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Novel use of a Halo Orthosis on Pediatric Anthropomorphic Test Devices (ATDs) in Frontal Sled Test
Published March 31, 2020 by The Stapp Association in United States
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Children recovering from cervical spine injuries may need a halo orthosis, which rarely fits into traditional child restraint systems (CRS) during motor vehicle travel. The objectives are to affix a halo orthosis to a 3-year-old anthropomorphic test device (ATD) and to explore the effectiveness of alternative safety restraints for these occupants. The head of the ATD was modified to allow proper insertion of halo pins. The ATD was restrained in either a backless booster or a RideSafer Travel Vest (RSTV) with and without the halo orthosis. The shoulder belt routing over the halo bars caused axial rotation of the occupant during frontal impacts, which increased lateral and torsional neck loads compared to tests without the halo. The halo decreased frontal neck shear and bending compared to tests without the halo. Loose fit between the halo vest and the torso of the ATD likely contributed to a concentration of loads in the cervical spine.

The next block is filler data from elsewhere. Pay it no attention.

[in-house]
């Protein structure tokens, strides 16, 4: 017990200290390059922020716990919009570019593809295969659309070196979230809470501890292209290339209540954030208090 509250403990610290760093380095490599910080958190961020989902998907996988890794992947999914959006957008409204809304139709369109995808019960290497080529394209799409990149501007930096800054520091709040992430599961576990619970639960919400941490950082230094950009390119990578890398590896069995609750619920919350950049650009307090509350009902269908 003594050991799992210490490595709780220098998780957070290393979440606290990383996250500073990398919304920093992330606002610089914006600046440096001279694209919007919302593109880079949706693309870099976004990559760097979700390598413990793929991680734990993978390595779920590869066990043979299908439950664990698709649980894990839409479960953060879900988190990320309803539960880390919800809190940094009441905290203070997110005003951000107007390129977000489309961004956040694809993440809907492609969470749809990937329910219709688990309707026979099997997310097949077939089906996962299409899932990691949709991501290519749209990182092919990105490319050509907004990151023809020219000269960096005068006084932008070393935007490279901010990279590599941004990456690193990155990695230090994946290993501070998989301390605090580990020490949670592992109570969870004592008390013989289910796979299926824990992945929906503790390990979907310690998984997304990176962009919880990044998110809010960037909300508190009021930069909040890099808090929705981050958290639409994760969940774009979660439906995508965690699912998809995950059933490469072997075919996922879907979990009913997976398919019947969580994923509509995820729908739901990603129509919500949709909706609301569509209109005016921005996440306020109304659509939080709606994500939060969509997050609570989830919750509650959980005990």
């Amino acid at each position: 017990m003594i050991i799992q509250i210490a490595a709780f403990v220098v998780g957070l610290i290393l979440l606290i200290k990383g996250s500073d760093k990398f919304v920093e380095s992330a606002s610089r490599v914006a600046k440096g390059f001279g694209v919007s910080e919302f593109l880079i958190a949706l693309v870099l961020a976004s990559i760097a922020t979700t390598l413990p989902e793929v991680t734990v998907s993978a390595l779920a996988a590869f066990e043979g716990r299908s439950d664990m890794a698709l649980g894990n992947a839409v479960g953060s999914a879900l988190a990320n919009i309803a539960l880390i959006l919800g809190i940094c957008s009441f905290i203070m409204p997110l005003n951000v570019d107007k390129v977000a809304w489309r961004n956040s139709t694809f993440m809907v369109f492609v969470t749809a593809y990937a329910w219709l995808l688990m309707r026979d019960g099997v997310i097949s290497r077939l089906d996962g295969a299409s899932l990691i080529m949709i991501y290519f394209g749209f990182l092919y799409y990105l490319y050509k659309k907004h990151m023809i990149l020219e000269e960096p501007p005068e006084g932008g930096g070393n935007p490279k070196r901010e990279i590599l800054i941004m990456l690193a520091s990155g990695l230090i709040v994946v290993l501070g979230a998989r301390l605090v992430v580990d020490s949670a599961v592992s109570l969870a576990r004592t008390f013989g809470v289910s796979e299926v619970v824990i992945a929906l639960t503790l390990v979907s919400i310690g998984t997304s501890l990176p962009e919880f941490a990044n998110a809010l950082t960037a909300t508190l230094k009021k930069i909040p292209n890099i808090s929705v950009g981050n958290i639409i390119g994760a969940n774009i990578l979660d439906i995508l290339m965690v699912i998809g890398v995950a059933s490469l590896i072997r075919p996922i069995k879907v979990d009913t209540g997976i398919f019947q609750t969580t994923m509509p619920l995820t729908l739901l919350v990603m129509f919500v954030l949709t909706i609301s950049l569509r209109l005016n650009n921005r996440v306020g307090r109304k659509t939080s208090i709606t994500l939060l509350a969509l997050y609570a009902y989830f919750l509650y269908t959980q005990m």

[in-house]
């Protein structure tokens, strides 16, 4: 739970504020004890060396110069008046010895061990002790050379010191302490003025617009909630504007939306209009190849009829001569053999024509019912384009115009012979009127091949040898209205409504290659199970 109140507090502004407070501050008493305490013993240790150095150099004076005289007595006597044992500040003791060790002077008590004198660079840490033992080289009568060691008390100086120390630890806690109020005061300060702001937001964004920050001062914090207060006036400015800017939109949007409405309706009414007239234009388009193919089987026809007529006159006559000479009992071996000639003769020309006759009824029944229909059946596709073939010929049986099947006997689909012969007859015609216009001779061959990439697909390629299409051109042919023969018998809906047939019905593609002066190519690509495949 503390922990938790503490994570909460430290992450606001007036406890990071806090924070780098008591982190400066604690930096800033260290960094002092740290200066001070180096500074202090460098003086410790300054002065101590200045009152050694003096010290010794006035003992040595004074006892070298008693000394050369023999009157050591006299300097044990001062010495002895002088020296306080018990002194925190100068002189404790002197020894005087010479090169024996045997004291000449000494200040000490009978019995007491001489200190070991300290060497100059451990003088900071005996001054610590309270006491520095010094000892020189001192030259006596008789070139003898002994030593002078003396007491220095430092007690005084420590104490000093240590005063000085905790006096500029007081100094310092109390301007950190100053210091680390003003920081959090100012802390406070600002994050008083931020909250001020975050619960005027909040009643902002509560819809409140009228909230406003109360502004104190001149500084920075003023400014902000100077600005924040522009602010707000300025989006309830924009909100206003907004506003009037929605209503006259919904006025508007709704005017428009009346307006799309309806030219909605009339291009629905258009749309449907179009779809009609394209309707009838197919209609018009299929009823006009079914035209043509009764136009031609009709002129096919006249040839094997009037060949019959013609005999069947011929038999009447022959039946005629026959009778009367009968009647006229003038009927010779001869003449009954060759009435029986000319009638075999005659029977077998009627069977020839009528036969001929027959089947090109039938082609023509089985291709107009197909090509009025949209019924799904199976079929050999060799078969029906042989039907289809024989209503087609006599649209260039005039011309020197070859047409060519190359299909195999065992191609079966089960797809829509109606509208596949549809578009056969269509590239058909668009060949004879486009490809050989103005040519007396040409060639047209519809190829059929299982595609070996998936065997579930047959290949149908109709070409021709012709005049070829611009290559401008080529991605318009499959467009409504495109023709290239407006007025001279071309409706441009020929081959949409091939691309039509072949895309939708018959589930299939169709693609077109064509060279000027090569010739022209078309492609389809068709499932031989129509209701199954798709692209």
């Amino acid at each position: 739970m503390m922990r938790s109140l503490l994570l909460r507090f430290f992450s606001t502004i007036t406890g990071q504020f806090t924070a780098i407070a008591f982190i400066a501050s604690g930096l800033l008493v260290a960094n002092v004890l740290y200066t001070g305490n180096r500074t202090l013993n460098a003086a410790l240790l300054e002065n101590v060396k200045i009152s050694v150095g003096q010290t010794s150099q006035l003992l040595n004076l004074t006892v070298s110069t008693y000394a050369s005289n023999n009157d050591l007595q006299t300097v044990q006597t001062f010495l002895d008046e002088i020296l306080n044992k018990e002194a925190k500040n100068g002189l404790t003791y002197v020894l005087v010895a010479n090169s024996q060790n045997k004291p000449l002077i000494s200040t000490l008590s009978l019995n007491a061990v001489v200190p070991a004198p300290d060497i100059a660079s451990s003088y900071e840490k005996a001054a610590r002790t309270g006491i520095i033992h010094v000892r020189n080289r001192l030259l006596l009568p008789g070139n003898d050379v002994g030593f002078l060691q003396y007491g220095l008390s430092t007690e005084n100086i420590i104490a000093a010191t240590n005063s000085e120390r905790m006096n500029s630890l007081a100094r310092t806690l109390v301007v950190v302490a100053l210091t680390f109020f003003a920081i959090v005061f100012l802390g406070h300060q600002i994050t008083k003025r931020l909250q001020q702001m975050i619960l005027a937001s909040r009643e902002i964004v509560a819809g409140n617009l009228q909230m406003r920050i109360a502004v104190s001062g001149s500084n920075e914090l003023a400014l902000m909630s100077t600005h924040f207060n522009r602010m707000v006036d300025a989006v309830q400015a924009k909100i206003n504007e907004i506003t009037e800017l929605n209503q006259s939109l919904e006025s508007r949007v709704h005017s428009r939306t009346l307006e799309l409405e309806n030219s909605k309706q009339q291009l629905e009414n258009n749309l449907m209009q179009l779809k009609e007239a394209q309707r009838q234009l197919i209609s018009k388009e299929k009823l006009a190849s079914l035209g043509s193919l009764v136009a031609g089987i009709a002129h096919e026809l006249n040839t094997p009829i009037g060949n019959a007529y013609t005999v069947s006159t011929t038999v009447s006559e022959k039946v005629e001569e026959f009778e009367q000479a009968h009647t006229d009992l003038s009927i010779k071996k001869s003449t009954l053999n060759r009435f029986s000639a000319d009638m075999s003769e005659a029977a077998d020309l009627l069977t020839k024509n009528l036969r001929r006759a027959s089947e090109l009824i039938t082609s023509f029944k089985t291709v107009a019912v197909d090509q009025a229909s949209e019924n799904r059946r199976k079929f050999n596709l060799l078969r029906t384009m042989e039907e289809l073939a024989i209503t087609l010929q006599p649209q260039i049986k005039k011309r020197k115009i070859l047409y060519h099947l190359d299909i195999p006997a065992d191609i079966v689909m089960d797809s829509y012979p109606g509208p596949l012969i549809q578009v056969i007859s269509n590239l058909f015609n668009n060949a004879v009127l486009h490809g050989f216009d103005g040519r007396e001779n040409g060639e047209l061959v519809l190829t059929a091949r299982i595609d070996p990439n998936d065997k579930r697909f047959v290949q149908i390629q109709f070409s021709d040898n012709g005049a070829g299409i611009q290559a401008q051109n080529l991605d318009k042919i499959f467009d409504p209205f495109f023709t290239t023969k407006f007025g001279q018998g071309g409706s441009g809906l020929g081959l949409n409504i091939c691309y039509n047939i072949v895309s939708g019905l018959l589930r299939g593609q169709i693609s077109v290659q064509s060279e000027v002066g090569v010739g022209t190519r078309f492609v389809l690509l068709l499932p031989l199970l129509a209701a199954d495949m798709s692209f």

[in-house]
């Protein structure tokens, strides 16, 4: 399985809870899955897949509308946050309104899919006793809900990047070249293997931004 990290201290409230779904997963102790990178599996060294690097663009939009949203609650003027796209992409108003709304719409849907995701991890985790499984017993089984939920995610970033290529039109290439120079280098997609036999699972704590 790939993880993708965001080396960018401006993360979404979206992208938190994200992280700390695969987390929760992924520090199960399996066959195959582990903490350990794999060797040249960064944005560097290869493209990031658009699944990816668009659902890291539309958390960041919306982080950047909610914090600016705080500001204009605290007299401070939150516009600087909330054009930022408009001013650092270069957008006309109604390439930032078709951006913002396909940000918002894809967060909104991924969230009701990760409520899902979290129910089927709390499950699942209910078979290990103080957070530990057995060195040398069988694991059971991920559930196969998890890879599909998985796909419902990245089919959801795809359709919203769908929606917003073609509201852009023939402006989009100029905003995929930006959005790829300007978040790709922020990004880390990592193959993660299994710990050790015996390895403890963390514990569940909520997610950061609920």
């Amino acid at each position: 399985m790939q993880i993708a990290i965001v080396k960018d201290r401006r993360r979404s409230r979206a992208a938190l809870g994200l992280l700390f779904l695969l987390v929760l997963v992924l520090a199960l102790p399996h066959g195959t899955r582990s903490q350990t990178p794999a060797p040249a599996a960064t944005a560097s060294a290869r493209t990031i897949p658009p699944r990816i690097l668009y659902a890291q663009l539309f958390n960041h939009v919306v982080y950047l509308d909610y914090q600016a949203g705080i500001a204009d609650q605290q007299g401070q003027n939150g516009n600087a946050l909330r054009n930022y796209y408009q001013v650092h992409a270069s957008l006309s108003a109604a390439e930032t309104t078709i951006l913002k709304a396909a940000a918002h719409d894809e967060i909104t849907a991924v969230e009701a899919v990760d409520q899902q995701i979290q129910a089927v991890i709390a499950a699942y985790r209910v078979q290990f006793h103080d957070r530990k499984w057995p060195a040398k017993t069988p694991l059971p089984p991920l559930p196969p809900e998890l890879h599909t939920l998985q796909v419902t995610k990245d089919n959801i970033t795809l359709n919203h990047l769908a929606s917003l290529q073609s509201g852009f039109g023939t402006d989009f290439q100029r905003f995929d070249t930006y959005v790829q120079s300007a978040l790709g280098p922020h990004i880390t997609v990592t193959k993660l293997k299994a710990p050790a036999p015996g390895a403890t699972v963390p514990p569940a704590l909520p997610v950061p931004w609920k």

- Carrie Rhodes - Passenger Safety Program, Nationwide Children's Hospital, Co
- Eric A. Sribnick - Department of Surgery, Division of Neurosurgery, Nationwide
- Julie A. Mansfield - Injury Biomechanics Research Center, The Ohio State Universi
- John H. Bolte IV - Injury Biomechanics Research Center, The Ohio State Universi
- Vera Fullaway - Research and Development, Safe Traffic System, Inc., Frankli
CitationMansfield, J., Bolte IV, J., Sribnick, E., Rhodes, C. et al., "Novel use of a Halo Orthosis on Pediatric Anthropomorphic Test Devices (ATDs) in Frontal Sled Test," SAE Technical Paper 2019-22-0018, 2020, https://doi.org/10.4271/2019-22-0018.
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